determined that the reefs of Belize had the greatest                                                            High School • Gwen Lizarraga High School • Orange Walk Technical High School Muffles College •
structural and biological diversity, the most reef types                                                         Nazarene High School • Pallotti High School • San Pedro High School • Stann Creek Ecumenical
                                                                                                                    High School • St. Catherine's Academy • St. John's College • Toledo Community College •
and species, and a pristine environment only mildly                                                                                                University College of Belize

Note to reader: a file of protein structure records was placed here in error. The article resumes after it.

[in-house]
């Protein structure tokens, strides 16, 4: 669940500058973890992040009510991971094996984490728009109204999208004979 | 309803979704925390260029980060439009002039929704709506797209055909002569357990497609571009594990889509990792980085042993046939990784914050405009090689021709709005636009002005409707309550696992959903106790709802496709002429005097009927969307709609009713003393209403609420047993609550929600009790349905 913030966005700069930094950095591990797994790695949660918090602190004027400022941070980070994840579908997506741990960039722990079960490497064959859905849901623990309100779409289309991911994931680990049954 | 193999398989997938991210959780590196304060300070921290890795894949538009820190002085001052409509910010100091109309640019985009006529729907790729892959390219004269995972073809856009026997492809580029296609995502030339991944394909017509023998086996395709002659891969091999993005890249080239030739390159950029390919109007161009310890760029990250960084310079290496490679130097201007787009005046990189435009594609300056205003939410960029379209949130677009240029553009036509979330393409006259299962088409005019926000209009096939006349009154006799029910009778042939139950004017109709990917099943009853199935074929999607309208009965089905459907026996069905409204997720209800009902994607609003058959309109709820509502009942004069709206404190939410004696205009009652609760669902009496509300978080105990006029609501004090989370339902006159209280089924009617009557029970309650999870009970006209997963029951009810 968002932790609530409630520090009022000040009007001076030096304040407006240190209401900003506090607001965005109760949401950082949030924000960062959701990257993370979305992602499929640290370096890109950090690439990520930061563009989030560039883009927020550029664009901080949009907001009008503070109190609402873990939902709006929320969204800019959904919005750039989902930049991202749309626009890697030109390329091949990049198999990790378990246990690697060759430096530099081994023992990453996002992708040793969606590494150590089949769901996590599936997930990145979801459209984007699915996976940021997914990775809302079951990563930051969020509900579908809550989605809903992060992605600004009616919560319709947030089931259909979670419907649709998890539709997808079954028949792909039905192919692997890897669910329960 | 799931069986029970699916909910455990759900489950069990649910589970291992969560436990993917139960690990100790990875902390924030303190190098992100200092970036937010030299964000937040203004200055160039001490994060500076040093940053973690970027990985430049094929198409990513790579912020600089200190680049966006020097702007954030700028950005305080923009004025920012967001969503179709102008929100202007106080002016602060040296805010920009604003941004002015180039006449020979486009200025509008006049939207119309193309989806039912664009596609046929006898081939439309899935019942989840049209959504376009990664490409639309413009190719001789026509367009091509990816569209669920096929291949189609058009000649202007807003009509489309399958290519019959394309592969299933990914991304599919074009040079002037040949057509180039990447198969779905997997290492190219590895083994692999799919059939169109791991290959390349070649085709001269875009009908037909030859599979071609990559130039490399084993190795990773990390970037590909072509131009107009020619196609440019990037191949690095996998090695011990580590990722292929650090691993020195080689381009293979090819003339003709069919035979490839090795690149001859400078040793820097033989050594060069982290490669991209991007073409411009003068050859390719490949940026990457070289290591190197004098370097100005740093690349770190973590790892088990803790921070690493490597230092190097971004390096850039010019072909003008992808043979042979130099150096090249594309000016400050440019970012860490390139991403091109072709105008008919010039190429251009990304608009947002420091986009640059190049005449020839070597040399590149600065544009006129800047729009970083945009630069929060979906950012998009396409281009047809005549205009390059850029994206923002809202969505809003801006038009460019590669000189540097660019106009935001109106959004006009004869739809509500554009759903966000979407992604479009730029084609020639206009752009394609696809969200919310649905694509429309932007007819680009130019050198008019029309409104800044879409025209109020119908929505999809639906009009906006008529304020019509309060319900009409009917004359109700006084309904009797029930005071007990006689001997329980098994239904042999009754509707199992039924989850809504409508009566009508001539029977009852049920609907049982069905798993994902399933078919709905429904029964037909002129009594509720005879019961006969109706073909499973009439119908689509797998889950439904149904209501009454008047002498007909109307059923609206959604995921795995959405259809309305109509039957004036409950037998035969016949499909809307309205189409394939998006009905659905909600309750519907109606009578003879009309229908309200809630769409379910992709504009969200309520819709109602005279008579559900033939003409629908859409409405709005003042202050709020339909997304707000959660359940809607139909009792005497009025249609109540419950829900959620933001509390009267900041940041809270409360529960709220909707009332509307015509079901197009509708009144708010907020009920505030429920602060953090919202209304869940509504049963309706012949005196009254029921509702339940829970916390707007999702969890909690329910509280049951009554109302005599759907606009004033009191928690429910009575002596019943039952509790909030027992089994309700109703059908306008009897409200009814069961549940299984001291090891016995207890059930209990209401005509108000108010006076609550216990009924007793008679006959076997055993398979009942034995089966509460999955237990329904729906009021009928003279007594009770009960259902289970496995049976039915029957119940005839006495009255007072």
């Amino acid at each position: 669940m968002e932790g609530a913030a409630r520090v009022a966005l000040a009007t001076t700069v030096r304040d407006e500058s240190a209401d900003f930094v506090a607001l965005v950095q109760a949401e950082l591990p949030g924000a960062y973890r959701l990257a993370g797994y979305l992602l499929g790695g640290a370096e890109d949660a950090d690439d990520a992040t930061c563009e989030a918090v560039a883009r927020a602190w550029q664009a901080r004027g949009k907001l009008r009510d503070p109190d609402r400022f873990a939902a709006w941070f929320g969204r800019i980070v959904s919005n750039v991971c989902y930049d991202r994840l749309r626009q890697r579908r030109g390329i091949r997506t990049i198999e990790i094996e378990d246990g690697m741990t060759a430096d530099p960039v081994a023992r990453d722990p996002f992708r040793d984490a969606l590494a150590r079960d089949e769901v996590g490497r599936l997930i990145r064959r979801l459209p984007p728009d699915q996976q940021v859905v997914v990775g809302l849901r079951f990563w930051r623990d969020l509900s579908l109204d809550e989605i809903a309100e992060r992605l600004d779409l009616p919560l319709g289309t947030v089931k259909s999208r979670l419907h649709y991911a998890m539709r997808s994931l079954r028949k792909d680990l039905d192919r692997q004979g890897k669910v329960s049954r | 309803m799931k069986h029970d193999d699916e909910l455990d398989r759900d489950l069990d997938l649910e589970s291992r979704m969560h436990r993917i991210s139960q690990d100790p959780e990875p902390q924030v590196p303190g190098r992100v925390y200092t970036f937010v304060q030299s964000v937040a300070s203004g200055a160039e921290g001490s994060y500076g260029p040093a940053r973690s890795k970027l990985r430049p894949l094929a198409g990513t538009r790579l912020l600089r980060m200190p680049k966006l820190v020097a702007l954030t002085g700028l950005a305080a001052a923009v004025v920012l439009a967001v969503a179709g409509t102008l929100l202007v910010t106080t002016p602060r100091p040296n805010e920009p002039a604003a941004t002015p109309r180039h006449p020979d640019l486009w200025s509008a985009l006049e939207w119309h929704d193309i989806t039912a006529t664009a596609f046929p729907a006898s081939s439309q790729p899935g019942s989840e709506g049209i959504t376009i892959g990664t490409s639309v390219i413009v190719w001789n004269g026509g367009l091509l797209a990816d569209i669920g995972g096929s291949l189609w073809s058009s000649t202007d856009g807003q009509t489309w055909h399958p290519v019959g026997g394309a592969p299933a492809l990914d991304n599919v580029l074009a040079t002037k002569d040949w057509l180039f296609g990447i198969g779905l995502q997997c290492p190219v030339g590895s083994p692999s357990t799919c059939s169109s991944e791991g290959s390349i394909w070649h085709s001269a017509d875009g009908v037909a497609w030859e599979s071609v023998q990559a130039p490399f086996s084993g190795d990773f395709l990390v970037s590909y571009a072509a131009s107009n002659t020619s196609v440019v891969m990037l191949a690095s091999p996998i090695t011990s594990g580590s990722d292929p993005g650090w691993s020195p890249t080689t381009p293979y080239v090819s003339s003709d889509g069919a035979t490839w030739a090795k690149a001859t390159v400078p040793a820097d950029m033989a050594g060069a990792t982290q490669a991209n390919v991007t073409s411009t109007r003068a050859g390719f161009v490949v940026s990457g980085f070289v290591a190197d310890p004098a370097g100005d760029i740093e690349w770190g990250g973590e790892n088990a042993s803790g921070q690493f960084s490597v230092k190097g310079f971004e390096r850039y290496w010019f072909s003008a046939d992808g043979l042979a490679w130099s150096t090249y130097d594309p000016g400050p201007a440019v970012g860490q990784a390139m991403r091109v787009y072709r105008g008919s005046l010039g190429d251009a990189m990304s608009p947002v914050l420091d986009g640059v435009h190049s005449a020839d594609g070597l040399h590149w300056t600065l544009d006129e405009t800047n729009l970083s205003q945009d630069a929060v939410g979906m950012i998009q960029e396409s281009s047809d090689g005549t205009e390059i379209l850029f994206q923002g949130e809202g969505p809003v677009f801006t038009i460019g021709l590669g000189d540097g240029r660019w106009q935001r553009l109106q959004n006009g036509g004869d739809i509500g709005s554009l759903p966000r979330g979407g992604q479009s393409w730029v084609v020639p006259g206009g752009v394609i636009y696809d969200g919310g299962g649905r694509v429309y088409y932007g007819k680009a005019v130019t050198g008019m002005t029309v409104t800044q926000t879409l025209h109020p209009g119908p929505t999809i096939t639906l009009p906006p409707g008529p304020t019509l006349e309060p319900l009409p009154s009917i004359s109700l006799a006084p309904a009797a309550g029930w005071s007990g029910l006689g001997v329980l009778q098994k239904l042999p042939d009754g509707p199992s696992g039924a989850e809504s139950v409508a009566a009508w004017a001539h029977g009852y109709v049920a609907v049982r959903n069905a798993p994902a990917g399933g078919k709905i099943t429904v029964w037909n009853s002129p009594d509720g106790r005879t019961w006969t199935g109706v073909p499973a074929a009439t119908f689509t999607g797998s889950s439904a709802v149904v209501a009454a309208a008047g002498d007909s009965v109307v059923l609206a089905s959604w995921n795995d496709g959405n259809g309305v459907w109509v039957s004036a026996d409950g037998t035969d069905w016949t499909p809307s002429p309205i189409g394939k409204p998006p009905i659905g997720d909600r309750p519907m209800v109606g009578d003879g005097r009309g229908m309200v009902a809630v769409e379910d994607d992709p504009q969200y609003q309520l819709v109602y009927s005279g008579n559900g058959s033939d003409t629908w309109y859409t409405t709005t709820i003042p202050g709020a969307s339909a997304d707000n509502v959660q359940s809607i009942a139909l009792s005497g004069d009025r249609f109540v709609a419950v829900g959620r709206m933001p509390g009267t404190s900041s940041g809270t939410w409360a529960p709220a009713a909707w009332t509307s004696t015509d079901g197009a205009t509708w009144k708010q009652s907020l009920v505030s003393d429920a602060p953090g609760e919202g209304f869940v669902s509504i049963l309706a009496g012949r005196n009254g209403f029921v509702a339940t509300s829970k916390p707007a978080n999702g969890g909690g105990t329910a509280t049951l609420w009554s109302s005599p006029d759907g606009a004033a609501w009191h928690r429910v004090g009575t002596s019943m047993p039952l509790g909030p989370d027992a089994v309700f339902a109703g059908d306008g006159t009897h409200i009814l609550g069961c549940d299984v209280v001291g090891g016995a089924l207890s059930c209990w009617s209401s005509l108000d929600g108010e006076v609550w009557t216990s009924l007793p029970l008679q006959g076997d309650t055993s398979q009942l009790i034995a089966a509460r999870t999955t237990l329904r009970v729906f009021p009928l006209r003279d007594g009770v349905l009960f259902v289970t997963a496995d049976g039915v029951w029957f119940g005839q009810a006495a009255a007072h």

impacted by local fisheries. The field laboratory on
Carrie Bow Cay was finally established in 1972.            Our Program - CCRE
                                                           What exactly is an ecosystem? In one sentence, an
                                                           ecosystem consists of communities that are tied
                                                           together by environmental conditions and exchange
                                                           of matter and energy. In order to understand the
                                                           composition and workings of an ecosystem such as a
                                                           coral reef, we need to observe, study, measure, and
                                                           interpret all aspects, including its geological past. This
                                                           knowledge allows us to detect changes caused by
                                                           natural cycles or events, or by humans, and to predict
                                                           under what set of circumstances the system will